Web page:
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Re: THEORY: Tonogenesis (?) from PIE (Was: The rebirth of m"/21aw as mql21aw)

From:Lars Henrik Mathiesen <thorinn@...>
Date:Monday, November 8, 1999, 18:00
> Date: Fri, 5 Nov 1999 18:15:30 +0000 > From: Paul Bennett <Paul.Bennett@...> >=20 > tal>>>>>> > Crash-course, Norwegian tonemes (pardon my stunt-translations): >=20 > [snip] >=20 > SAMPA: > \ - > <b=3DF8nder> /'b2n@r/ "peasants" > /\ / > <b=3DF8nner> /"b2n@r/ "beans" >=20 > <<<<<< >=20 > Are there any defined orthgraphic features (intervocalic cluster of > different/same consonants?) that makes this predictable?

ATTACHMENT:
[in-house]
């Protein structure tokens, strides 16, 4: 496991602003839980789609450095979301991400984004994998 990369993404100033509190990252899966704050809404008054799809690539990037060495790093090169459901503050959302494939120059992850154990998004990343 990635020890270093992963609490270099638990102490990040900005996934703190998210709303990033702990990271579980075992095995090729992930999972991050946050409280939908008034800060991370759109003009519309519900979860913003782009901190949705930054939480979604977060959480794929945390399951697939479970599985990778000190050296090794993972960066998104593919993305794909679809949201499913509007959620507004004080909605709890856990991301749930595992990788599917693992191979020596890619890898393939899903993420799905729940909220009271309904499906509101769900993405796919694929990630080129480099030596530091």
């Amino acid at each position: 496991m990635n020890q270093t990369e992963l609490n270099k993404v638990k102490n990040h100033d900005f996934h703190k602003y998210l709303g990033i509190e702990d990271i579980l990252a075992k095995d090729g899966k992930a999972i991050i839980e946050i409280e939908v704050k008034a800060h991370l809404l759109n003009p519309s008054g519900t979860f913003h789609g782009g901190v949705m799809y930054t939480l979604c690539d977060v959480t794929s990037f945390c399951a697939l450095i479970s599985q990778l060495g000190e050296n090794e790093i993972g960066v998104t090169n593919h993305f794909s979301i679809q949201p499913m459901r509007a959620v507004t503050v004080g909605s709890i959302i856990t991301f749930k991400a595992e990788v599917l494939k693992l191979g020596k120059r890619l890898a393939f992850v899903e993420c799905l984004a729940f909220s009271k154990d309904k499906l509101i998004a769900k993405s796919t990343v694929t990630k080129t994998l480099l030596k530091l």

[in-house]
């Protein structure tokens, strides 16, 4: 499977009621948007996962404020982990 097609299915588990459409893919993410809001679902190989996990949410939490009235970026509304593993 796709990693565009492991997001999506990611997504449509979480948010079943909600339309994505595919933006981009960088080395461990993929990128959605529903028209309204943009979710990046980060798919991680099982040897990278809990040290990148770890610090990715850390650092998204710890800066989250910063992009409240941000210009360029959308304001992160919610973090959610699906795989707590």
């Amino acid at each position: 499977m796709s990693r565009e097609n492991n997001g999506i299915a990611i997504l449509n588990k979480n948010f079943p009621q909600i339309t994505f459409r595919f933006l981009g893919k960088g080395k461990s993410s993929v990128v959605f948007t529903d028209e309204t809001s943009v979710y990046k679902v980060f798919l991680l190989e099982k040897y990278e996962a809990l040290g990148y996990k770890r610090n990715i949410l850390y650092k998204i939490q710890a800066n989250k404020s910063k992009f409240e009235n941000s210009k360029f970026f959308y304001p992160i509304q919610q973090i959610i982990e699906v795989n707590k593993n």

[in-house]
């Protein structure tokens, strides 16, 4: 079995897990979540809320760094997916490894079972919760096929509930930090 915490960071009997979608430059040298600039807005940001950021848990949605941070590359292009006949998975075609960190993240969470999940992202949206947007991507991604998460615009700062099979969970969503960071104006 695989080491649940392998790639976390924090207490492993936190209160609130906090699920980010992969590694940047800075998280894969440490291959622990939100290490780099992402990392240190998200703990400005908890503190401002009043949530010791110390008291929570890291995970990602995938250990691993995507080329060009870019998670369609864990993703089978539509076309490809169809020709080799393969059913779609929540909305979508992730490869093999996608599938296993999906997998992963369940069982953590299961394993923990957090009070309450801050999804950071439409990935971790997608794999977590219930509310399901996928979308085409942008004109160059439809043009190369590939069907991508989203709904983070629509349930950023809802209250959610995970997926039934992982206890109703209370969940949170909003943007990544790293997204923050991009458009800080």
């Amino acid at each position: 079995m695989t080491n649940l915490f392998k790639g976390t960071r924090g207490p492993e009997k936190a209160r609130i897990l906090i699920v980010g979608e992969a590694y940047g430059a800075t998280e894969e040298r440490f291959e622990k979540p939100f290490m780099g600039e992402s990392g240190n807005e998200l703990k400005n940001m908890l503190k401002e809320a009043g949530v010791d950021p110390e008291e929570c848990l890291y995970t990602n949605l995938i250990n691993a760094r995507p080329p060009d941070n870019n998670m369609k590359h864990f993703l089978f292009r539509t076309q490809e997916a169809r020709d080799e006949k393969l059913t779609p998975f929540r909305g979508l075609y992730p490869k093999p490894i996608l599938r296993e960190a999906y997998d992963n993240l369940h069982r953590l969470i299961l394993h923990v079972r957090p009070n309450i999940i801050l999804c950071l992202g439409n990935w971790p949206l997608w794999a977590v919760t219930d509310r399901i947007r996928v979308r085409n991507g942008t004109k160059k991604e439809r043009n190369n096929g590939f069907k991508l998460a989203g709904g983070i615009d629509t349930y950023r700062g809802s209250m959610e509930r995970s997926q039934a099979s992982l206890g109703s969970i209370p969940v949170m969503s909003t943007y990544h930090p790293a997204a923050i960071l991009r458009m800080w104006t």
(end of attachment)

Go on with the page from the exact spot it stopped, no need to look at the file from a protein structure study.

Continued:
The usual theory about this phenomenon is that it arose back in the late 800's or so, when Old Norse was having a heavy attack of syncopation. A lot of bisyllabic stems were reduced to monosyllables, but retained a 'bisyllabic intonation'. (I haven't seen any attempts at reconstructing exactly what the difference was, however). The point is that since then, the distribution of the two word accents has changed a lot. And the rest of the phonetics has changed as well, independently. So there's not much correlation between the current form of a word and what word accent it gets. There are localized rules in some corners of the lexicon, though --- like that surnames in -sen always have the accent that's called tonelag ett in Norwegian, and st=F8d in Danish. Lars Mathiesen (U of Copenhagen CS Dep) <thorinn@...> (Humour NOT marke= d)